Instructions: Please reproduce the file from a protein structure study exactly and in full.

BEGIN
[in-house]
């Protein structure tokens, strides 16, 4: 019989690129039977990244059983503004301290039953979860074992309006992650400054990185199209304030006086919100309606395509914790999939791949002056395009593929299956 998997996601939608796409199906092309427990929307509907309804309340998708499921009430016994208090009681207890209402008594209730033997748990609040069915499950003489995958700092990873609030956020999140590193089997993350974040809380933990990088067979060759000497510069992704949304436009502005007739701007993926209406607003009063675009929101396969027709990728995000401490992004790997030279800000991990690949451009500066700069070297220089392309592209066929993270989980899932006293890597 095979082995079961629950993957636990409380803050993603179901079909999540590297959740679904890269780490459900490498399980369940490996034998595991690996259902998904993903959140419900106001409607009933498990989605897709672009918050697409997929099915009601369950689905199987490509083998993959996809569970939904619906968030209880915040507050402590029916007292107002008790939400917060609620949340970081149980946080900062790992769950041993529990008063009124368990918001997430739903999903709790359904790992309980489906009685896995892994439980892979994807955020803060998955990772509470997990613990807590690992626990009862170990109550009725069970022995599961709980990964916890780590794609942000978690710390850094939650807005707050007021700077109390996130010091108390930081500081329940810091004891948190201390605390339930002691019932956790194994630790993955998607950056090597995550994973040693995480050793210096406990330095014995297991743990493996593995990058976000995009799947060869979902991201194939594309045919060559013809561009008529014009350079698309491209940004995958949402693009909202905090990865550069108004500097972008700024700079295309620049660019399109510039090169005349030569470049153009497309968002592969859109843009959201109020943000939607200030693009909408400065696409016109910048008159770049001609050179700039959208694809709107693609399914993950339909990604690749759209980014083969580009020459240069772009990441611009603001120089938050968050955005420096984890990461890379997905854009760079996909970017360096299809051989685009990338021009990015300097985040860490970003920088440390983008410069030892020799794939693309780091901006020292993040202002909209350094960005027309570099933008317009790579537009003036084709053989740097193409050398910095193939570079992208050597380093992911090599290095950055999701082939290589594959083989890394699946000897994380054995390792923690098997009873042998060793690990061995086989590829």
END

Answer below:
[in-house]
């Protein structure tokens, strides 16, 4: 019989690129039977990244059983503004301290039953979860074992309006992650400054990185199209304030006086919100309606395509914790999939791949002056395009593929299956 998997996601939608796409199906092309427990929307509907309804309340998708499921009430016994208090009681207890209402008594209730033997748990609040069915499950003489995958700092990873609030956020999140590193089997993350974040809380933990990088067979060759000497510069992704949304436009502005007739701007993926209406607003009063675009929101396969027709990728995000401490992004790997030279800000991990690949451009500066700069070297220089392309592209066929993270989980899932006293890597 095979082995079961629950993957636990409380803050993603179901079909999540590297959740679904890269780490459900490498399980369940490996034998595991690996259902998904993903959140419900106001409607009933498990989605897709672009918050697409997929099915009601369950689905199987490509083998993959996809569970939904619906968030209880915040507050402590029916007292107002008790939400917060609620949340970081149980946080900062790992769950041993529990008063009124368990918001997430739903999903709790359904790992309980489906009685896995892994439980892979994807955020803060998955990772509470997990613990807590690992626990009862170990109550009725069970022995599961709980990964916890780590794609942000978690710390850094939650807005707050007021700077109390996130010091108390930081500081329940810091004891948190201390605390339930002691019932956790194994630790993955998607950056090597995550994973040693995480050793210096406990330095014995297991743990493996593995990058976000995009799947060869979902991201194939594309045919060559013809561009008529014009350079698309491209940004995958949402693009909202905090990865550069108004500097972008700024700079295309620049660019399109510039090169005349030569470049153009497309968002592969859109843009959201109020943000939607200030693009909408400065696409016109910048008159770049001609050179700039959208694809709107693609399914993950339909990604690749759209980014083969580009020459240069772009990441611009603001120089938050968050955005420096984890990461890379997905854009760079996909970017360096299809051989685009990338021009990015300097985040860490970003920088440390983008410069030892020799794939693309780091901006020292993040202002909209350094960005027309570099933008317009790579537009003036084709053989740097193409050398910095193939570079992208050597380093992911090599290095950055999701082939290589594959083989890394699946000897994380054995390792923690098997009873042998060793690990061995086989590829």